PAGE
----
Ooooh, I don’t know where to start! I am going to attempt to corral some of those thoughts that are running round my head, and focus on one thing for this blog post.
I’m going through one of those (lovely) phases of feeling inspired about everything. My weekend away was the start of it, and it seems that since then things just seem to be falling into place one after the other.
Completely by chance, the ever lovely Robynn posted about making a Hap Cardigan in the Stash Heap Challenge group in Ravelry. Which lead me to joining the group and reading all the threads and getting excited to sort out my stash. I’m having the same worrying thoughts about sorting out all my clothes, and about purging my house of stuff and………
So I went to the drawer and pulled out the Scottish Tweed Aran. This post I wanted to mostly talk about that project. I approached it in a very different way to my normal method. First off, I pulled out some needles and knit a swatch in stocking stitch. Just to get a feel for the gauge and the fabric, and it turned out that actually I rather liked it. Perfect for a tough and warm and sensible cardigan.
Then I went onto ravelry and used the advanced search to look for patterns that had that gauge. I discounted a lot of them as not being right for the sturdy wool, and a lot of them for being too fancy, but I thought that Beyond the Wild Wood fit my criteria. So I bought the pattern. The whole process was so much more interesting that trying to beat a certain yarn into a certain gauge to make a particular pattern. The added bonus is that I get to try out the ziggurat construction, knit a pattern by someone I admire and just experiment a bit.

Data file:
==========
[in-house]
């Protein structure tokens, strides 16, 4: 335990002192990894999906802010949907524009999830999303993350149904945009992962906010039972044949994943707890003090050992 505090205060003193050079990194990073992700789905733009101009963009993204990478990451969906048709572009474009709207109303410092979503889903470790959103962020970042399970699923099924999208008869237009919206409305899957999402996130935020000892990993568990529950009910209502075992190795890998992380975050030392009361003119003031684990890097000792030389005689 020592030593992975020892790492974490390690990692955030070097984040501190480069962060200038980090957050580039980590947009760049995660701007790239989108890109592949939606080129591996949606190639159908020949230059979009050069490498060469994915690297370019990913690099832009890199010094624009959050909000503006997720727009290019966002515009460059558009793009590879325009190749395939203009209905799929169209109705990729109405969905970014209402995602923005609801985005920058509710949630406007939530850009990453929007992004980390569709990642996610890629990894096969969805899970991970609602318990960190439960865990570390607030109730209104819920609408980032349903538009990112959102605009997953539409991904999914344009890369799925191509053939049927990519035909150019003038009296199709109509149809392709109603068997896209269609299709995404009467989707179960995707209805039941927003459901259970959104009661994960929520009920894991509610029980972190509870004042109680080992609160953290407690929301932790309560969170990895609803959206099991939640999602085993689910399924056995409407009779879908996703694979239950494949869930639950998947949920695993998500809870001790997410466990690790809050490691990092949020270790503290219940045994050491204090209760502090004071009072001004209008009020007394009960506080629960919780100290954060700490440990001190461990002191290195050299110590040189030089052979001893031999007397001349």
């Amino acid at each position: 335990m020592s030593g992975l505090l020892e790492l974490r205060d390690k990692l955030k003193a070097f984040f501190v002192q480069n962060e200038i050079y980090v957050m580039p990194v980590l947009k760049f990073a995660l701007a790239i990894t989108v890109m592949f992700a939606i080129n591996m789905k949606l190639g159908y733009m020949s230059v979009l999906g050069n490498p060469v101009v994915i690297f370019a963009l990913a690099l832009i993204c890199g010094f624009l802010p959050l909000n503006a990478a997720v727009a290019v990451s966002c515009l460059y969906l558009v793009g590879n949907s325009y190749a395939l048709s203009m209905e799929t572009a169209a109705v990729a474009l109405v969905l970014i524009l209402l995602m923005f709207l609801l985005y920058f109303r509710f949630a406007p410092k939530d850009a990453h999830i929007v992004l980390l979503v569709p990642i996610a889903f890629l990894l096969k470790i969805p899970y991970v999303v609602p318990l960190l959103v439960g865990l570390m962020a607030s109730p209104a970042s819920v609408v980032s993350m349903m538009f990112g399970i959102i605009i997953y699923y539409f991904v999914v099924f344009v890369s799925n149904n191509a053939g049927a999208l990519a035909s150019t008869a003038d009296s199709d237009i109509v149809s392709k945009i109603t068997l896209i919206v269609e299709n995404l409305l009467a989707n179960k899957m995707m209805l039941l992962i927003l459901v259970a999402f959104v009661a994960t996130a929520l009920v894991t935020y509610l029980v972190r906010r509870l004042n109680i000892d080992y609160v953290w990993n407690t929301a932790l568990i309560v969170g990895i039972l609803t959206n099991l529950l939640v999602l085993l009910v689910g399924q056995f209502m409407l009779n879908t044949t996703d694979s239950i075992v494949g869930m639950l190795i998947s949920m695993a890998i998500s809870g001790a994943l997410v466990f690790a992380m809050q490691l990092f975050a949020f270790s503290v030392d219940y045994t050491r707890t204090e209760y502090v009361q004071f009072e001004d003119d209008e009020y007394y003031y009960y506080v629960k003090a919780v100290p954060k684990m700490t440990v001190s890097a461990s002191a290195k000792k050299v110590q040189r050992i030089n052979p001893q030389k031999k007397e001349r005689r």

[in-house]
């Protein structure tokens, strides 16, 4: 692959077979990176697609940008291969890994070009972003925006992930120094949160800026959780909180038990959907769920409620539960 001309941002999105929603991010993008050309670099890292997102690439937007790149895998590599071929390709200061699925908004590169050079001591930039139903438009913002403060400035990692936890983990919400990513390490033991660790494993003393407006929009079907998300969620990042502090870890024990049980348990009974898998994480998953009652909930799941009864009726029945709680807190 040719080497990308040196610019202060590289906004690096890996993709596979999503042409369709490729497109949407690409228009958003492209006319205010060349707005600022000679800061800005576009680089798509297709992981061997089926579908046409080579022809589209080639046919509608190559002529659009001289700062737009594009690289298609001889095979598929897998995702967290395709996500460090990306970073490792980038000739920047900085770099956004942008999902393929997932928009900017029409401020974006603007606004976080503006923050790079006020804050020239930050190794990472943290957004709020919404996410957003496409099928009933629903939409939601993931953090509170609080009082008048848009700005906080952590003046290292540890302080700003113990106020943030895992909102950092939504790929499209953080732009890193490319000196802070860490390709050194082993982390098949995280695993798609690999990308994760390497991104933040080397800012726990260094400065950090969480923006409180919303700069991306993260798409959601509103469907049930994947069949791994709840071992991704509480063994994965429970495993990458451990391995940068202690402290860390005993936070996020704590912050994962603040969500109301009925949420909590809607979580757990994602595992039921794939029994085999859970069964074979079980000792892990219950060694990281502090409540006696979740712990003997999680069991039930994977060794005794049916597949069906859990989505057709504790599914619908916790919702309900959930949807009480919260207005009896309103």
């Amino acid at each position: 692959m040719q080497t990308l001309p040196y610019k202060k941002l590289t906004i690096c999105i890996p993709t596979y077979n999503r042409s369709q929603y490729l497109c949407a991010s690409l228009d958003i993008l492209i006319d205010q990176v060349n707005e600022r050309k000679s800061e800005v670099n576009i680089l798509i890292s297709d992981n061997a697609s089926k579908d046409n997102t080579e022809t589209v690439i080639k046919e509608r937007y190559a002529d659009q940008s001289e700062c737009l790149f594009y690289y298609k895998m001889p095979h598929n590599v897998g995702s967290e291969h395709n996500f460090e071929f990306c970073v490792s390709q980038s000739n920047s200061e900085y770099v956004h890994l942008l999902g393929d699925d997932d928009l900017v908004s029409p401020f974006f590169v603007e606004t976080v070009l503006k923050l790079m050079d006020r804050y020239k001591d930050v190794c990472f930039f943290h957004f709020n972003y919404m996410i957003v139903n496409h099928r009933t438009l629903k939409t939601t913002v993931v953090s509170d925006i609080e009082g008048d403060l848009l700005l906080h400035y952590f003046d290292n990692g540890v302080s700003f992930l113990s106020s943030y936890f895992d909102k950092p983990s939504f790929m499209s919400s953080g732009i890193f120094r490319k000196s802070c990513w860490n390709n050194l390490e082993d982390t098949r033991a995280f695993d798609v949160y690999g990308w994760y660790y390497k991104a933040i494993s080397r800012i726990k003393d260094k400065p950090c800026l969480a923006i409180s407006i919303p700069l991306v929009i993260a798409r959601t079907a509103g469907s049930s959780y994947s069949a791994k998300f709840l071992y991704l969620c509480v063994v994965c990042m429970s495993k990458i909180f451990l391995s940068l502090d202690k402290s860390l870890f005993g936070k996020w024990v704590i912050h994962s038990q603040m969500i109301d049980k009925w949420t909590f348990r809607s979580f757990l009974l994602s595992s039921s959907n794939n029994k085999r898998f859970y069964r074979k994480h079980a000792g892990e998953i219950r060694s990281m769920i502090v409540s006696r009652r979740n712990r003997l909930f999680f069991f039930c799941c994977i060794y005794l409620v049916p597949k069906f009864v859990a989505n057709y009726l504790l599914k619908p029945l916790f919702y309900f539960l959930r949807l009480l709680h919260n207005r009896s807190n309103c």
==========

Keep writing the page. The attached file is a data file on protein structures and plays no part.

Next I took a careful look at the sizes and got Francis to do some measuring, and decided (based on my cross back measurement) to cast on for a size 42. Using the ‘helpful table’ in the pattern, I worked the neck increases for a size 44 and the sleeve/body increases for a size 46 and this gave me the size I wanted at bust level. The ‘helpful table’ is a work of pure genius from Åsa, and makes mixing the sizes up like this far easier than in any other pattern I’ve seen.
The photo shows the state of play as of two days ago – I’ve worked about an inch below the armhole divide, taken it off the needles and given it a proper block to check the fit (which was lovely). I’m going to knit the sleeves next and then see how much yarn I have left before I decide what to do with the body.